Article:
Put the values in the struct and use function mktime to calculate a
calendar
time. The other fields will be normalized.

Example:
#include <stdio.h>
#include <time.h>

int main(void)
{
time_t date;
struct tm t = {0};

/* July 4, 2004 1:00:15 pm */
t.tm_mon = 6; /* July */
t.tm_mday = 4;
t.tm_year = 104; /* Year 2004 */
t.tm_hour = 13; /* 1 pm */
t.tm_min = 0;
t.tm_sec = 15;

date = mktime(&t);
if(date != (time_t)-1)
printf("The date is %s"
"The %d day of the year\n",
ctime(&date), t.tm_yday);
else puts("Time is not available");
return 0;
}


Yes. If I enter the month, day, year, hour, minute and second into
the tm structure and call mktime() The day of the year, day of the
week and daylight savings time fields are automatically filled in.

The next step is that I would like to know somethings about the next
date. I can take the time_t date from the above example and add
24*60*60 (sec/hr) seconds to it to get a time 24 hours from the first
time.

Next I want to convert the time_t date to a structure. If I call
localtime() I get returned pointer to a tm sturcture and in that
structure is the correct data.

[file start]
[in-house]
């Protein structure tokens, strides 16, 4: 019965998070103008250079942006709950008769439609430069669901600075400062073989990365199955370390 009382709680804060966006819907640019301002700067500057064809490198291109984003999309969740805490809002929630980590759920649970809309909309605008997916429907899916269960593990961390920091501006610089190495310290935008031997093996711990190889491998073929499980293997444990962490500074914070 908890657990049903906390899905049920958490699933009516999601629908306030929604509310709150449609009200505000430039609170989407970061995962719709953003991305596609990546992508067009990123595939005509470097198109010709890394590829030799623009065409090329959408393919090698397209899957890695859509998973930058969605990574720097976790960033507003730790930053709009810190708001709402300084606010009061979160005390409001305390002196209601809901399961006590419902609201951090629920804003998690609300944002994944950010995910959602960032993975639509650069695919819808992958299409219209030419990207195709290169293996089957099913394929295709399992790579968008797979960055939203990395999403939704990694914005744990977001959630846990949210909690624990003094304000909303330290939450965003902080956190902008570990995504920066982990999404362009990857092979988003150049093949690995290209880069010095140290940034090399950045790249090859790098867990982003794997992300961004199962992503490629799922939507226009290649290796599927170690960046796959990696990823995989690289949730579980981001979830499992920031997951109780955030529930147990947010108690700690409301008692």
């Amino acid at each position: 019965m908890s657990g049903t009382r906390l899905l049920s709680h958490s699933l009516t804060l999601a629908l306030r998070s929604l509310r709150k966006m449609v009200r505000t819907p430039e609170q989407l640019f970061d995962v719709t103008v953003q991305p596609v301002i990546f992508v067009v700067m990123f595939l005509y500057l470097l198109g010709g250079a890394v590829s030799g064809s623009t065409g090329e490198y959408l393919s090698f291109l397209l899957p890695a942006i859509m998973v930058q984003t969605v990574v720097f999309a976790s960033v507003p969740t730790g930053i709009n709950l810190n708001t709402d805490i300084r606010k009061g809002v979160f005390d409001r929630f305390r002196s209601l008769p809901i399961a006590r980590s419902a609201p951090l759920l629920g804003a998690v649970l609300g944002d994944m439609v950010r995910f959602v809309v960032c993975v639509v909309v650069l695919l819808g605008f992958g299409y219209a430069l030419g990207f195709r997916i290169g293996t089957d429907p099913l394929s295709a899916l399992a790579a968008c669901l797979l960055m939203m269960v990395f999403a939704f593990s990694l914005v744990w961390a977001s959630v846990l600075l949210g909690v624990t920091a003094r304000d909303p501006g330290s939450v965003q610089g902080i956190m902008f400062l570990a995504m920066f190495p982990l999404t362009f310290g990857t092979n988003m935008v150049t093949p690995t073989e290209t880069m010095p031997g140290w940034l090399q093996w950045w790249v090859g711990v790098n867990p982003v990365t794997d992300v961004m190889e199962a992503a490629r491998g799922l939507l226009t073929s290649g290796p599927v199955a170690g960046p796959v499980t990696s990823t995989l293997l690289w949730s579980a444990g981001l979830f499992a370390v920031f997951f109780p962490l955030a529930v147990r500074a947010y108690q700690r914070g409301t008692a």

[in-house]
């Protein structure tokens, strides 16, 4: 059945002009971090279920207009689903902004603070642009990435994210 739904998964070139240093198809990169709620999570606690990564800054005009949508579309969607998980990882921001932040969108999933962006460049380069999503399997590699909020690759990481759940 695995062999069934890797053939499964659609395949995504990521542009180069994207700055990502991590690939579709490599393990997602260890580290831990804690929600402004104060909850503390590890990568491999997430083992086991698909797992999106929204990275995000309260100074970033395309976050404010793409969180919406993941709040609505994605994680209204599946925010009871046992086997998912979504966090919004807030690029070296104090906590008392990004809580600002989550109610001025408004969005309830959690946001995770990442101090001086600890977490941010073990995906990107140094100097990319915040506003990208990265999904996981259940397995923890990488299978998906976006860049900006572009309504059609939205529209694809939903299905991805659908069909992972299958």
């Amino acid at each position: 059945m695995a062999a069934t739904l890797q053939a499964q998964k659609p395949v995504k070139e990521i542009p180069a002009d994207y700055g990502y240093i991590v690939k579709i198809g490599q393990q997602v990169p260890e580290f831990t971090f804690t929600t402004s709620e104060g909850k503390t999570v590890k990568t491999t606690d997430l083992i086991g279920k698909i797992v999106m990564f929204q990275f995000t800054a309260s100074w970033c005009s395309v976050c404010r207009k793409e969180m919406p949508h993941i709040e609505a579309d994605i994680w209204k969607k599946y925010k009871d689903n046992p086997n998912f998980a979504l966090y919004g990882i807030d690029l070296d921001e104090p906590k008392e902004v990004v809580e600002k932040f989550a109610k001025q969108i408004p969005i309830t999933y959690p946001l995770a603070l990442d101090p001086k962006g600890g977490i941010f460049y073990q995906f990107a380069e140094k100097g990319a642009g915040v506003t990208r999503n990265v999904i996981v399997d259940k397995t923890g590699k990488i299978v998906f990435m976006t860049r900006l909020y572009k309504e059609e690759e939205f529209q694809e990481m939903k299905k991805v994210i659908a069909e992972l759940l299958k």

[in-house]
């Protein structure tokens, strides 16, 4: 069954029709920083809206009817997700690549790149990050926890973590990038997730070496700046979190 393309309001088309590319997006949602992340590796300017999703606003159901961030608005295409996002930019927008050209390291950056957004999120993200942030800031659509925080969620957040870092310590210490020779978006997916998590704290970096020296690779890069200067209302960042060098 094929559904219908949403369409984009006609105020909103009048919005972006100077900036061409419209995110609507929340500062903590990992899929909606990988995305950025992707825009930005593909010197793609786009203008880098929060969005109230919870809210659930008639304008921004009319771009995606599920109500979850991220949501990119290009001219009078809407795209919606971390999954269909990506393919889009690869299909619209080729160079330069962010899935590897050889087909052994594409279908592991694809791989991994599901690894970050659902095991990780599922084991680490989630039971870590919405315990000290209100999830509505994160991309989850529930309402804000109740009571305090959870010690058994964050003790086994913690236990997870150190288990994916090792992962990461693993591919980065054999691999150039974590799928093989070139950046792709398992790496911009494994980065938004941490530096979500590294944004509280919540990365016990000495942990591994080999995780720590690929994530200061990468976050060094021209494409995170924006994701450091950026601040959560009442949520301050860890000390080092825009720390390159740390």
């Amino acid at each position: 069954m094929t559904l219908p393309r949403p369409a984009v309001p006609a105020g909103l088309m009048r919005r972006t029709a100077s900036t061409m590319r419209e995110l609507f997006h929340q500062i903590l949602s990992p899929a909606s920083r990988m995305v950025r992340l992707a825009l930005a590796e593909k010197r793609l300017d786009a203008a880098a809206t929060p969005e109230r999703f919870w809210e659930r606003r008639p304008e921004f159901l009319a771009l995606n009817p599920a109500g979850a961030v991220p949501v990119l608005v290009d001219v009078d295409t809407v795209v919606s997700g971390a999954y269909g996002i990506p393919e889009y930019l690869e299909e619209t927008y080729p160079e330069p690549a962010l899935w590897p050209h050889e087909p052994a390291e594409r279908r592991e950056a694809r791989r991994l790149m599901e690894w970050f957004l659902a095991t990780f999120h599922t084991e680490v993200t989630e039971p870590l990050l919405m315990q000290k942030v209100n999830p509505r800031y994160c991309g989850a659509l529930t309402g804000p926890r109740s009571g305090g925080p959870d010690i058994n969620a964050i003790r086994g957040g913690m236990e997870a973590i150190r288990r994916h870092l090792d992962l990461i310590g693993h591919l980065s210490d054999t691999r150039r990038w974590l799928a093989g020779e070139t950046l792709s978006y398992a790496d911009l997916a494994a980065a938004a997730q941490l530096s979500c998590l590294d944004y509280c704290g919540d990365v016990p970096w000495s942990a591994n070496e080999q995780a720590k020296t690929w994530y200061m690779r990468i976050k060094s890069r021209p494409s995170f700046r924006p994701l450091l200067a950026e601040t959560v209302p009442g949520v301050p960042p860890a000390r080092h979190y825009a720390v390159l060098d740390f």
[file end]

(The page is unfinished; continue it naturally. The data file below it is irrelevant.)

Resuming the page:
But where is that structure located? If I call localtime() again will
I get a different pointer. If these routines only create one tm
structure ever then I can live with that. If however the run malloc()
to create a structure but never free(), Then I'll run out of ram.

Now I know this might not be strictly a C question but I know experts
such as yourselves have some insight as to what's happening.


I am not sure of your requirements but if it will allow you to declare a struct
and all you need is two calendar dates, ex. current and next day, then all you
need is to declare one tm struct and two time_t values. Dynamic allocations
may not be neccessary.

Example:
#include <stdio.h>
#include <time.h>

int main(void)
{
time_t date,nextdate;
struct tm t;

/* July 4, 2004 1:00:15 pm */
t.tm_mon = 6; /* July */
t.tm_mday = 4;
t.tm_year = 104; /* Year 2004 */
t.tm_hour = 13; /* 1 pm */
t.tm_min = 0;
t.tm_sec = 15;

date = mktime(&t);
if(date != (time_t)-1)
{
printf("The date is %s"
"The %d day of the year\n",
ctime(&date), t.tm_yday);
t.tm_hour += 24;
nextdate = mktime(&t);
if(nextdate != (time_t)-1)
{
printf("\nThe next day is %s"
"The %d day of the year\n",
ctime(&nextdate), t.tm_yday);
printf("\nThere are %.0f secs difference"
" between the two dates\n",
difftime(nextdate,date));
}
else puts("No time available for the next date");
}
else puts("No time available for date");
return 0;
}

Nov 14 '05 #8

P: n/a
Alan Balmer wrote:
ge***********@att.net (George) wrote:
I posted this question in other news groups and all I got was
babble from holy that thou types listing the problems with my
question.


In fairness, I will point out that one of those newsgroups was
comp.arch.embedded, and the response was that George had not
given enough detail to suggest a solution. In the world of
c.a.e., asking for further information was quite reasonable (as
one responder pointed out, we don't even know if it's a hosted
implementation.)

George's response to this request was " If you can't help shut
up!!"